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Treasury Secretary Steven Mnuchin was not mad; he was disappointed. Several of the nation’s wealthy private schools—including St. Andrew’s Episcopal in Maryland, where President Donald Trump sends his youngest son, and Brentwood School in Los Angeles, which at least two of Mnuchin’s children attend—had received loans earmarked for small businesses to keep paying their employees during the coronavirus crisis. On Twitter, Mnuchin softly chided the schools; they did not have to return the funds, he suggested, but they should.

In response, these institutions came up with lists of reasons they would not be returning the money. The primary reason was simple enough: The schools had qualified for the loan, and they needed to pay their workers like any other business. But the board of Sidwell Friends School, the private, hyper-selective alma mater of the Obama and Clinton children in Washington, D.C., argued that it should keep the $5 million it had received for a different reason: “The Board determined that accepting the loan was appropriate and fully consistent with its fiduciary responsibilities, as well as our Quaker values.” What do Quaker values have to do with taking out a loan intended for struggling small businesses?

While Quakerism, the religion, has existed for more than three centuries, the phrase Quaker values has been around for only the past few decades, Stephen Angell, a professor of Quaker studies at Earlham College in Indiana, told me. The values—or testimonies, as they are called inside the faith—boil down to SPICES: simplicity, peace, integrity, community, equality, and stewardship. Each of the SPICES carries different weight under different circumstances. For example, in the 18th century, John Woolman, who is largely responsible for the Quakers as an organization, standing against slavery, used equality to justify abolition. Woolman also wrote a pamphlet called A Plea for the Poor, which argued that societies’ wealthiest people and organizations had a duty to share their wealth more freely.

These stated values would suggest that Sidwell, with all of its wealth, should not only return the funds but also help the public institutions that are struggling to remain financially stable amid the pandemic. A significant portion of Quakers argue that separate Quaker schools should not even exist, David Harrington Watt, the Douglas and Dorothy Steere Professor of Quaker Studies at Haverford College, told me. Sidwell Friends costs more than $40,000 a year, and less than 25 percent of its students receive financial aid from the school, which means that wealthy families are largely able to afford the full cost of tuition. Wouldn’t that wealth be better directed elsewhere?

Some Quakers argue that the money that goes to their denomination’s parochial schools should go to struggling public schools instead. In Philadelphia, home to the oldest Quaker school in the world, public schools face a $1 billion budget hole over the next five years. “It would not be hard at all to build an argument that Sidwell Friends should not accept the funding on the basis of equality,” Watt said.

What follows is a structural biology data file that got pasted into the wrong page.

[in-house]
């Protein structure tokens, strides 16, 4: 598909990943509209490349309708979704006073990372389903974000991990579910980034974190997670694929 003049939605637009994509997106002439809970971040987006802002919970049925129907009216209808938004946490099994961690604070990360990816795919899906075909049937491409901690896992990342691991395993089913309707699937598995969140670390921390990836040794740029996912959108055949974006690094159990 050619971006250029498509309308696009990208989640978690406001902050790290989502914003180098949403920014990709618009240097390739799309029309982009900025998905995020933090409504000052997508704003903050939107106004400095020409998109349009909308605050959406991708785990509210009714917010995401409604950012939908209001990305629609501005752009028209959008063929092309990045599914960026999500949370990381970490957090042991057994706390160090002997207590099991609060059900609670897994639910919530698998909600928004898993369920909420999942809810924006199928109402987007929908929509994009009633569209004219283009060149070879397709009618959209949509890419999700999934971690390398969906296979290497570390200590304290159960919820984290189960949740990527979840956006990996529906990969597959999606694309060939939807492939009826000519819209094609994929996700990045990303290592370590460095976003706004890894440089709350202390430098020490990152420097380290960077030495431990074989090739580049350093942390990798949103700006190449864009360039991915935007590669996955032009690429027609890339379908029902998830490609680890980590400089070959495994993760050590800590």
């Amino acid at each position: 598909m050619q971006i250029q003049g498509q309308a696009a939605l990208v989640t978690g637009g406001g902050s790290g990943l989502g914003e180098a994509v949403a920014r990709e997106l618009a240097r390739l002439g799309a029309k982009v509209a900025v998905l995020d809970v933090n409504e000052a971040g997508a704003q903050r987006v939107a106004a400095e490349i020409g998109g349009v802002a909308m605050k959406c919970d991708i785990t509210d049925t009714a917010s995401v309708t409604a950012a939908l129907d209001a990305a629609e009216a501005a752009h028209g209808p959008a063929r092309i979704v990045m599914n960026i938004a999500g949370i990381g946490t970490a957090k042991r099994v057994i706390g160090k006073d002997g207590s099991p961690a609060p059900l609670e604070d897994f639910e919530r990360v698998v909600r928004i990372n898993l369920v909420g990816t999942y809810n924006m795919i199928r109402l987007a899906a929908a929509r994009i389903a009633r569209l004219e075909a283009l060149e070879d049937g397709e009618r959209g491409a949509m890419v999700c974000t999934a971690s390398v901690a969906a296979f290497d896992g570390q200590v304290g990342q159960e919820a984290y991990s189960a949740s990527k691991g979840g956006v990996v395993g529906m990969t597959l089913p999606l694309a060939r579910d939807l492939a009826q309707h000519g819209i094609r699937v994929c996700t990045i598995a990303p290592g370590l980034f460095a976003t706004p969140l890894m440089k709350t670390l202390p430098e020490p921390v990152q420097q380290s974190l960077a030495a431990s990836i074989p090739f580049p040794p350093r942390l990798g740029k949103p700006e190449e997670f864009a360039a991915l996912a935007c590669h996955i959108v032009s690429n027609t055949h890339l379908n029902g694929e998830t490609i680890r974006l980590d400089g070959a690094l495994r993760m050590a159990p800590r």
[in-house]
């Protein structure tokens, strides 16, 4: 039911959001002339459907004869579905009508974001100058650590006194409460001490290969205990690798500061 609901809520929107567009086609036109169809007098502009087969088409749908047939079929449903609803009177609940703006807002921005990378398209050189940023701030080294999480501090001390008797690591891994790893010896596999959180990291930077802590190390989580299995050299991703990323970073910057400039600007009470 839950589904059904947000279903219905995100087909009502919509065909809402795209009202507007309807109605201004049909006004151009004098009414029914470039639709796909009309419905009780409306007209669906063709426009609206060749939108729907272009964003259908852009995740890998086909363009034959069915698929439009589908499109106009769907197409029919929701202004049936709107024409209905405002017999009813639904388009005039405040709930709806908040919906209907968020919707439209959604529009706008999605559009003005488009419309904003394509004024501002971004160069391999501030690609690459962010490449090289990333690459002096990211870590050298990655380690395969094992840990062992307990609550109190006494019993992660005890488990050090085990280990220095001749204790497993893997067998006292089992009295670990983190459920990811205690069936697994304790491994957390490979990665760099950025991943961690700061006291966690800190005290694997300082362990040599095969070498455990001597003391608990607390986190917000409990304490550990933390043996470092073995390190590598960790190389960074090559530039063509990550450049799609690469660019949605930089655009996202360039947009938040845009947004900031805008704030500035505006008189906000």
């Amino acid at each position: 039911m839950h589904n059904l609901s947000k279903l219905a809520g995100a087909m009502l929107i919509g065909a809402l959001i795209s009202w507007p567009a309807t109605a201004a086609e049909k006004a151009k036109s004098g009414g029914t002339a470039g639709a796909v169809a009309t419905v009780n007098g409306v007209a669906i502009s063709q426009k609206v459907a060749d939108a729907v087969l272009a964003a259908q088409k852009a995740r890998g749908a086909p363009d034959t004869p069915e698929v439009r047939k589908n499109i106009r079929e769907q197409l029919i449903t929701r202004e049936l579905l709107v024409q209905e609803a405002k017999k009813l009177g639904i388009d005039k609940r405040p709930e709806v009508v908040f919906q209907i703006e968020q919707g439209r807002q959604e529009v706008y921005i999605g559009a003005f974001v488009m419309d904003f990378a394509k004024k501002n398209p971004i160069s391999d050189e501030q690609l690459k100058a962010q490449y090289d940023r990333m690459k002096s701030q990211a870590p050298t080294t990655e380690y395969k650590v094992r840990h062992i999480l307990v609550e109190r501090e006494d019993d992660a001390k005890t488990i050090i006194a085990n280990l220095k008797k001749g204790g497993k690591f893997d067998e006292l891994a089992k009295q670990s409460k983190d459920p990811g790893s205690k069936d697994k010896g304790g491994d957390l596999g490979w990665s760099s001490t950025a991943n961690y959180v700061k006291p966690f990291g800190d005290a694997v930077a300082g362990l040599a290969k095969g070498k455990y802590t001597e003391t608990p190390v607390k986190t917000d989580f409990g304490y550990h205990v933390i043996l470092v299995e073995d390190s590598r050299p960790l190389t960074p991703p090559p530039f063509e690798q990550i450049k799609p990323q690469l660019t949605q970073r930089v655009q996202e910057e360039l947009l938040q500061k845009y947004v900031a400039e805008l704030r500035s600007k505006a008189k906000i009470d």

But Quaker values can be remarkably flexible. On Monday, Sidwell officials sent an email to the campus community acknowledging its own financial bind: The school had taken on $64.4 million in debt—$11 million more than its $53.4 million endowment. One irate alum, Stephen Batzell, who graduated from the school in 1967, told The Washington Post that he was disappointed the school had taken on so much debt. “Sidwell got caught up in the materialistic world, like many schools do.”

Stewardship can mean financial care—ensuring that an institution thrives into the future. Integrity can mean being careful not to overspend on credit. Fiscal responsibility, in fact, may be the primary SPICE, Paul Anderson, a professor of biblical and Quaker studies at George Fox University in Oregon, told me in an email. He explained the story of Joseph Fry, who was married to the prison reformer Elizabeth Fry, known as the “angel of prisons.” Fry was disowned by his Quaker meeting in 1828 when his bank, W. S. Fry & Sons, went bankrupt.

Sidwell, located in one of the wealthiest areas of Washington, D.C., was able to receive a healthy injection of funds when many businesses that desperately needed it were not. Despite a new round of stimulus money from the federal government, which includes $60 billion for minority and underserved communities, several historically disadvantaged individuals and businesses will still be shut out.

John Woolman’s crusade against slavery would not have gained the traction it did without the financial backing of shrewd Quaker businessmen, Angell told me. Sidwell can argue that it took the money to adhere to its fiduciary responsibilities. But if Sidwell officials were concerned about the Quaker values that drove Woolman, should they not have been more concerned about those financial values to begin with—and not taken on so much debt?

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